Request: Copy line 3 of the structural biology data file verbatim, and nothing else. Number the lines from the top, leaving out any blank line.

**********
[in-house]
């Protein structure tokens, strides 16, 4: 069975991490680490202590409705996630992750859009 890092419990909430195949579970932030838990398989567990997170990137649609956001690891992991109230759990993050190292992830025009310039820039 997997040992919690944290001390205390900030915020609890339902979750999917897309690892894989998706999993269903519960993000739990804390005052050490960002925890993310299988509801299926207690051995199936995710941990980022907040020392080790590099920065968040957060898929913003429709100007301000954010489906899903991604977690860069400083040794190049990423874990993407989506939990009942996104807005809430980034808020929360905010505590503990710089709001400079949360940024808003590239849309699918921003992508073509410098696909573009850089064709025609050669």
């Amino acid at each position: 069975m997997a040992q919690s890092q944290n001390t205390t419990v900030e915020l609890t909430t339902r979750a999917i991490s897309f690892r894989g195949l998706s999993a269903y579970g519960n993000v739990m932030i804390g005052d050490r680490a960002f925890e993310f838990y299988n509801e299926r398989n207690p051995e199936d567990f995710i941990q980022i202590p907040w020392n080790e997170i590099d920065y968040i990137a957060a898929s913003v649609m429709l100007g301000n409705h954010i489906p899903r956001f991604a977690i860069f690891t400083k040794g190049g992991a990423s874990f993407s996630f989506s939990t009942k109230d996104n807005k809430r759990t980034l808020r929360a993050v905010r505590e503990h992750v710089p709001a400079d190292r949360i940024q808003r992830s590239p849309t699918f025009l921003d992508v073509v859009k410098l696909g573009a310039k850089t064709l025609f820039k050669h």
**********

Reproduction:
């Amino acid at each position: 069975m997997a040992q919690s890092q944290n001390t205390t419990v900030e915020l609890t909430t339902r979750a999917i991490s897309f690892r894989g195949l998706s999993a269903y579970g519960n993000v739990m932030i804390g005052d050490r680490a960002f925890e993310f838990y299988n509801e299926r398989n207690p051995e199936d567990f995710i941990q980022i202590p907040w020392n080790e997170i590099d920065y968040i990137a957060a898929s913003v649609m429709l100007g301000n409705h954010i489906p899903r956001f991604a977690i860069f690891t400083k040794g190049g992991a990423s874990f993407s996630f989506s939990t009942k109230d996104n807005k809430r759990t980034l808020r929360a993050v905010r505590e503990h992750v710089p709001a400079d190292r949360i940024q808003r992830s590239p849309t699918f025009l921003d992508v073509v859009k410098l696909g573009a310039k850089t064709l025609f820039k050669h």